Big commercial players in Solar Power

from: CREST.orgsun’s corona

Applied Power Corporation of Lacey, Washington: Applied Power was acquired by the Idaho Power Company, a company with $1.1 billion in annual revenue that was the first U.S. utility to offer solar electric service to its customers. Applied Power itself recently acquired Alternative Energy Engineering of California, Ascension Technology of Massachusetts and Colorado, and Solar Electric Specialties of Colorado. Applied Power assembles and sells PV systems for applications such as remote sites in national parks, mountaintop telecommunication systems, solar homes and village water pumping systems in developing countries, etc.

AstroPower, Inc. of Newark, Delaware: Originally a government contractor that has become a publicly-traded commercial manufacturer, AstroPower manufactures PV modules, single crystal cells and silicon thin film. Total annual sales equaled $20 million. In June, 1999, AstroPower agreed to develop products for GPU, Inc., a major New Jersey-based utility company; in return, GPU made a major purchase of AstroPower stock.

BP Solarex of Frederick, Maryland: In 1999, British Petroleum merged with Amoco, which with Enron Corporation was a joint owner of Solarex, a photovoltaic firm with 600 employees in Maryland, Virginia and Australia, and annual revenue of $58 million. Enron subsequently sold its share to BP Amoco, making BP Amoco sole owner of America’s largest photovoltaic firm. It remains unclear how BP Amoco will merge the operations of Solarex with BP’s solar arm, BP Solar, a firm with 900 employees in India, Australia, Spain and California, and annual revenue of $95 million. BP Solar projects annual revenues of $150 million, representing 20 per cent of the global market, and the firm seeks $1 billion in annual revenue by 2007.

Solarex has manufactured both polycrystalline silicon and potentially cheaper-but so far less efficient-thin film modules. Recently, the firm purchased a Swedish and a South African PV module manufacturer, to assemble American-made PV cells into modules ready for installation in growing European and African markets. Meanwhile, BP Solar has built markets in 160 nations, and particularly in developing nations, for its mono-crystalline and thin film technology. A vertically integrated firm, BP Solar manufactures cells, assembles PV systems, and installs and services grid-connected and stand-alone systems.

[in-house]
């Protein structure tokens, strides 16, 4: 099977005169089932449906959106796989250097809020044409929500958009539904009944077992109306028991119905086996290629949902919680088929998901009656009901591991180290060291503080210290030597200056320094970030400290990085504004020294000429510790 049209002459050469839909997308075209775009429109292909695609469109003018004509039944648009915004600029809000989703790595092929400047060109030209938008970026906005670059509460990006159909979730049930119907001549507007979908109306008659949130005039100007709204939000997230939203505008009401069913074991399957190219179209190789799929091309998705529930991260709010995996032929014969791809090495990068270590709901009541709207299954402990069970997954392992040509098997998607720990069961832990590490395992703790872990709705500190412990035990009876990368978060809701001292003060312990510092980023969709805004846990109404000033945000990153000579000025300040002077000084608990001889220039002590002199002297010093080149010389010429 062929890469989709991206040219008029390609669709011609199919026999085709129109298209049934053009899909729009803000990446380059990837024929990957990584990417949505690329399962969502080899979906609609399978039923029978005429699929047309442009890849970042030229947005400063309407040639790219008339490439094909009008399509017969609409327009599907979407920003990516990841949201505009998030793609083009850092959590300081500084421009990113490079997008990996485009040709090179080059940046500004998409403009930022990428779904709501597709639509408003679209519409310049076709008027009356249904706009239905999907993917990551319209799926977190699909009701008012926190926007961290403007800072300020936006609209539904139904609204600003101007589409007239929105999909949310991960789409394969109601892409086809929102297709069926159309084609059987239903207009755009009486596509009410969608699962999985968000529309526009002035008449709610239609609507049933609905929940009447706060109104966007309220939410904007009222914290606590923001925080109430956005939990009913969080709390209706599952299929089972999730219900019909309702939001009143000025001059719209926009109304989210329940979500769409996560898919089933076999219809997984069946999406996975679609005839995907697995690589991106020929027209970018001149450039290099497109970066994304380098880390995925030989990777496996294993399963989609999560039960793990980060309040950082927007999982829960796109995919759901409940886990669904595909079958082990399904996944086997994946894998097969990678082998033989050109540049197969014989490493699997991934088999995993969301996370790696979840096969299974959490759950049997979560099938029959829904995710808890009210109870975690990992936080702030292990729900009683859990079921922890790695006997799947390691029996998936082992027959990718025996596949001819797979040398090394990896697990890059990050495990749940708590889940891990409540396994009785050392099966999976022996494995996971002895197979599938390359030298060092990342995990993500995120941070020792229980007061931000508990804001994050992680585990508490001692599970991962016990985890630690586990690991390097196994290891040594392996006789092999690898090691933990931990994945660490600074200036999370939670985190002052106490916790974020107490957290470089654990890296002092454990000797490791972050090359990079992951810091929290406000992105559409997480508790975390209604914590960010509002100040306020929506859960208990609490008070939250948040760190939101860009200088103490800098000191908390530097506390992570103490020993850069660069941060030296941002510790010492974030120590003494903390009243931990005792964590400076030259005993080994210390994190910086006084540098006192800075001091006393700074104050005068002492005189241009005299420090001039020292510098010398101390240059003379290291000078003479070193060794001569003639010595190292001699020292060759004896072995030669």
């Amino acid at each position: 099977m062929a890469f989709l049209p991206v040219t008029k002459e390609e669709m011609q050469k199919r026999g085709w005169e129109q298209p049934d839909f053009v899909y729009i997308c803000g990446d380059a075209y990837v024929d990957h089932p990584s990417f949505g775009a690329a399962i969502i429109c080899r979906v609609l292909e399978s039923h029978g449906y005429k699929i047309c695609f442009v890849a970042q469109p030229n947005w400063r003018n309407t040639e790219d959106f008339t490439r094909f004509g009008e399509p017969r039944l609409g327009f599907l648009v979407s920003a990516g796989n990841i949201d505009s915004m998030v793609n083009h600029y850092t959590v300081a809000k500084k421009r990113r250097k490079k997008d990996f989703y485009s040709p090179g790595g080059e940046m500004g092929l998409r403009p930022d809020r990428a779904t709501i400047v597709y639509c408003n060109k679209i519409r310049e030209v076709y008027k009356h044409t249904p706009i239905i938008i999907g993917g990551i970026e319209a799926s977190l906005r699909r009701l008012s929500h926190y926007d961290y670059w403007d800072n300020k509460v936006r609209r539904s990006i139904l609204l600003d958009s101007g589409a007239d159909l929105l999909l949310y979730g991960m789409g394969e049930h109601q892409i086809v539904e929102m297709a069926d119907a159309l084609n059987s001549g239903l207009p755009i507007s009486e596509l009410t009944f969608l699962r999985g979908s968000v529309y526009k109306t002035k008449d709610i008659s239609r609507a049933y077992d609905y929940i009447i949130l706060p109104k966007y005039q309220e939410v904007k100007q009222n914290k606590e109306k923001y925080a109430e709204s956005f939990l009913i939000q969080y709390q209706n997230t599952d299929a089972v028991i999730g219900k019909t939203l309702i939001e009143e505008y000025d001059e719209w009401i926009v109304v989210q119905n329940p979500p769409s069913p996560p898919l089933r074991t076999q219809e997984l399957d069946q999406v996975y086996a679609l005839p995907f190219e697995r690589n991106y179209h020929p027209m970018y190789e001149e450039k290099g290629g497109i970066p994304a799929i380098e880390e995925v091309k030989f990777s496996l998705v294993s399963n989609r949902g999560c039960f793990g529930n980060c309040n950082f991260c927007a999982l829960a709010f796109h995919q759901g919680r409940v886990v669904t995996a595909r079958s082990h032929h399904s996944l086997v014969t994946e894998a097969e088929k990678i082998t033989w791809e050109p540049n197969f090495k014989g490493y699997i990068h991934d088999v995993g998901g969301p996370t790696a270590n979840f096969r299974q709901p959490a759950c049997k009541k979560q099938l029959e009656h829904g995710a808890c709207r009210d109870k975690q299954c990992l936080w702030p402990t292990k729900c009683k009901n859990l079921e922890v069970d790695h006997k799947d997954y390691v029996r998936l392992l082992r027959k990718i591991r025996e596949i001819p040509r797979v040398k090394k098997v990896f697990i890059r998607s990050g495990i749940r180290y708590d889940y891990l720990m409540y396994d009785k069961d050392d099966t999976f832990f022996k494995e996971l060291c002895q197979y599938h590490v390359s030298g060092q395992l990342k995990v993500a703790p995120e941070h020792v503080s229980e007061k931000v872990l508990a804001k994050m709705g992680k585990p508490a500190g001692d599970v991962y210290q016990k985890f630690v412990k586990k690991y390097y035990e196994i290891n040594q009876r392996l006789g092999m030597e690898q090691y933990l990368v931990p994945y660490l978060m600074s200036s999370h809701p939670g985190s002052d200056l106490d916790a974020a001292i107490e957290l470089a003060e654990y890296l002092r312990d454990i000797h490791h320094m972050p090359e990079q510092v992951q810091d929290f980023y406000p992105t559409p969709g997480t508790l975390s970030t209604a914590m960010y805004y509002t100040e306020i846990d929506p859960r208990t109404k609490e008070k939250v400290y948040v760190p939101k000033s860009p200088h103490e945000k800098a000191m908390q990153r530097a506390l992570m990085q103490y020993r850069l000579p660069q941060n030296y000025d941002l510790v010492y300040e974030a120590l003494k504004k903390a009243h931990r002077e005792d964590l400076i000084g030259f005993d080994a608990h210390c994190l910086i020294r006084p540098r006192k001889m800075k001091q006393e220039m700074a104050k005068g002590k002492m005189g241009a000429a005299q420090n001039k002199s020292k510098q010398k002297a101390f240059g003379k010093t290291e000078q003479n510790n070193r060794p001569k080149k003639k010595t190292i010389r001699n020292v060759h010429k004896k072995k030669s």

Golden Genesis Company of Scottsdale, Arizona: Kyocera Corporation, the world’s largest PV cell producer, acquired Golden Genesis (formerly Photocomm, Inc.) in July of 1999. The resulting merger produces a vertically-integrating PV firm with combined annual sales of $185 million, to be named Kyocera Solar. The merged company will assemble, distribute and install products made from Kyocera cells, including PV power systems for lighting, telecommunications, cathodic protection and data acquisition for oil and gas pipelines, water pumping, etc.

Powerlight of Berkeley, California: PowerLight is a full-service company offering unique solar electric products and complete energy solutions, from initial consultation to installation, project development, maintenance and financing. According to the company, Power Light’s patented photovoltaic (PV) products provide solar energy at the lowest possible cost in the industry, and are uniquely designed to install seamlessly onto existing building infrastructures, without penetrations.

Siemens Solar Industries of Camarillo, California: Siemens Solar is affiliated with Siemens AG of Germany and Siemens Corporation of the U.S.; the Siemens Solar Group as a whole enjoys annual revenue of $78 million (1997), employs 475 people worldwide, and has American facilities in California and Vancouver, Washington. Siemens produces both crystalline and thin film PV cells, which are sold wholesale to PV system integrators.

Spire Corporation of Bedford, Massachusetts: In addition to its biomedical processing and optoelectronic divisions, Spire is the world’s largest producer of PV manufacturing equipment. Spire also supports its production lines with process technology, spare parts, training and equipment warranty. Annual revenue is $14 million.

Trace Engineering Corporation of Arlington, Washington: Trace designs and manufactures battery chargers and inverters, which convert the direct current generated by photovoltaic systems into the alternating current used by most appliances and the national electric grid. Trace also manufactures accessories such as cables, charge controllers and remote controls. Trace employs 125 people, and recently acquired the rights to bankrupt Kenetech Windpower’s power conversion technology, which it will manufacture as Trace Technology Corporation.

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4 Responses so far »

  1. 1

    siliconsolar08 said,

    Solar Battery Chargers come in hand when you are on the go. Who would’ve thought? Silicon Solar has different and lightweight Travel Solar Battery Chargers from Ipod Chargers to Laptop Chargers.

    For solar panels, lights, fountains and integrated solar hot water and pv systems, visit http://www.siliconsolar.com

  2. 3

    solar lights said,

    Good post! I think that time for adopting green energy sources has arrived.

  3. 4

    Love their products

    Thanks for the links and the write up!
    Kyocera


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